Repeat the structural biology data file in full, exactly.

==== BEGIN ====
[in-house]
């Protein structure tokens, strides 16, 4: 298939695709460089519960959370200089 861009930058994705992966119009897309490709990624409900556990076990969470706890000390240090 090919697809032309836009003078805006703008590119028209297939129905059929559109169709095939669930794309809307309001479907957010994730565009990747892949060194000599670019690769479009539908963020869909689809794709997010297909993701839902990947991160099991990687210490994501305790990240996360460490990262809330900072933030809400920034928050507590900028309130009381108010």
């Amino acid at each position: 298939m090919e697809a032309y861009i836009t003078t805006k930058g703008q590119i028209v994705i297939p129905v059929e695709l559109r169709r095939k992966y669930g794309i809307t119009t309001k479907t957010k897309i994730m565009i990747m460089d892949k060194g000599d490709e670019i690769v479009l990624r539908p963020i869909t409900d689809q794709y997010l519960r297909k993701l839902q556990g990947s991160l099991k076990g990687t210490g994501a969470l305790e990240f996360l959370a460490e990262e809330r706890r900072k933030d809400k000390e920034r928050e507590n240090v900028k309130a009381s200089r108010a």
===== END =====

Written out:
[in-house]
């Protein structure tokens, strides 16, 4: 298939695709460089519960959370200089 861009930058994705992966119009897309490709990624409900556990076990969470706890000390240090 090919697809032309836009003078805006703008590119028209297939129905059929559109169709095939669930794309809307309001479907957010994730565009990747892949060194000599670019690769479009539908963020869909689809794709997010297909993701839902990947991160099991990687210490994501305790990240996360460490990262809330900072933030809400920034928050507590900028309130009381108010």
């Amino acid at each position: 298939m090919e697809a032309y861009i836009t003078t805006k930058g703008q590119i028209v994705i297939p129905v059929e695709l559109r169709r095939k992966y669930g794309i809307t119009t309001k479907t957010k897309i994730m565009i990747m460089d892949k060194g000599d490709e670019i690769v479009l990624r539908p963020i869909t409900d689809q794709y997010l519960r297909k993701l839902q556990g990947s991160l099991k076990g990687t210490g994501a969470l305790e990240f996360l959370a460490e990262e809330r706890r900072k933030d809400k000390e920034r928050e507590n240090v900028k309130a009381s200089r108010a």